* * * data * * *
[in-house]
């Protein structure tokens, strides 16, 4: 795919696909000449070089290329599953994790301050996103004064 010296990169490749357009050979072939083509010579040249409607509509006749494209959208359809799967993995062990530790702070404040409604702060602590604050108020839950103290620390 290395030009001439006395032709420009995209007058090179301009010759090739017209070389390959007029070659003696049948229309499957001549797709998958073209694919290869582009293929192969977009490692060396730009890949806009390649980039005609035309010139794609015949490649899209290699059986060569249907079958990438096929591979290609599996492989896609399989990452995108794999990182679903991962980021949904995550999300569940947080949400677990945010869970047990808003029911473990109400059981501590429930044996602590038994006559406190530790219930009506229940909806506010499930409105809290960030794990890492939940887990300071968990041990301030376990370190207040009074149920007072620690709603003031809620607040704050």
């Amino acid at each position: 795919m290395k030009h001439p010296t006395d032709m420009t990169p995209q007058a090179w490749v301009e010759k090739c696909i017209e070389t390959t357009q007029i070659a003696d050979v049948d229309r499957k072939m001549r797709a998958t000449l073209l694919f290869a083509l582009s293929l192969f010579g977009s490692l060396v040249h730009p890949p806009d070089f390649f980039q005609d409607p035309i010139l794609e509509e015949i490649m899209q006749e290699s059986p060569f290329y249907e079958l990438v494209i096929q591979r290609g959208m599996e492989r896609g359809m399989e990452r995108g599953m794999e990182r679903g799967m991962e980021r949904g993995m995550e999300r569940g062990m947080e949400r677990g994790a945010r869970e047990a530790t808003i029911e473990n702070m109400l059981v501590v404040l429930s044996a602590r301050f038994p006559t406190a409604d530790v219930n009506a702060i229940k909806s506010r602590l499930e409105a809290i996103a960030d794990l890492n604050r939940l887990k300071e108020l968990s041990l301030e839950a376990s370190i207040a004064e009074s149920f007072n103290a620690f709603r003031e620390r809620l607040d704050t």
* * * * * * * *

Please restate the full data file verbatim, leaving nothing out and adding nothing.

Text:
[in-house]
């Protein structure tokens, strides 16, 4: 795919696909000449070089290329599953994790301050996103004064 010296990169490749357009050979072939083509010579040249409607509509006749494209959208359809799967993995062990530790702070404040409604702060602590604050108020839950103290620390 290395030009001439006395032709420009995209007058090179301009010759090739017209070389390959007029070659003696049948229309499957001549797709998958073209694919290869582009293929192969977009490692060396730009890949806009390649980039005609035309010139794609015949490649899209290699059986060569249907079958990438096929591979290609599996492989896609399989990452995108794999990182679903991962980021949904995550999300569940947080949400677990945010869970047990808003029911473990109400059981501590429930044996602590038994006559406190530790219930009506229940909806506010499930409105809290960030794990890492939940887990300071968990041990301030376990370190207040009074149920007072620690709603003031809620607040704050």
């Amino acid at each position: 795919m290395k030009h001439p010296t006395d032709m420009t990169p995209q007058a090179w490749v301009e010759k090739c696909i017209e070389t390959t357009q007029i070659a003696d050979v049948d229309r499957k072939m001549r797709a998958t000449l073209l694919f290869a083509l582009s293929l192969f010579g977009s490692l060396v040249h730009p890949p806009d070089f390649f980039q005609d409607p035309i010139l794609e509509e015949i490649m899209q006749e290699s059986p060569f290329y249907e079958l990438v494209i096929q591979r290609g959208m599996e492989r896609g359809m399989e990452r995108g599953m794999e990182r679903g799967m991962e980021r949904g993995m995550e999300r569940g062990m947080e949400r677990g994790a945010r869970e047990a530790t808003i029911e473990n702070m109400l059981v501590v404040l429930s044996a602590r301050f038994p006559t406190a409604d530790v219930n009506a702060i229940k909806s506010r602590l499930e409105a809290i996103a960030d794990l890492n604050r939940l887990k300071e108020l968990s041990l301030e839950a376990s370190i207040a004064e009074s149920f007072n103290a620690f709603r003031e620390r809620l607040d704050t």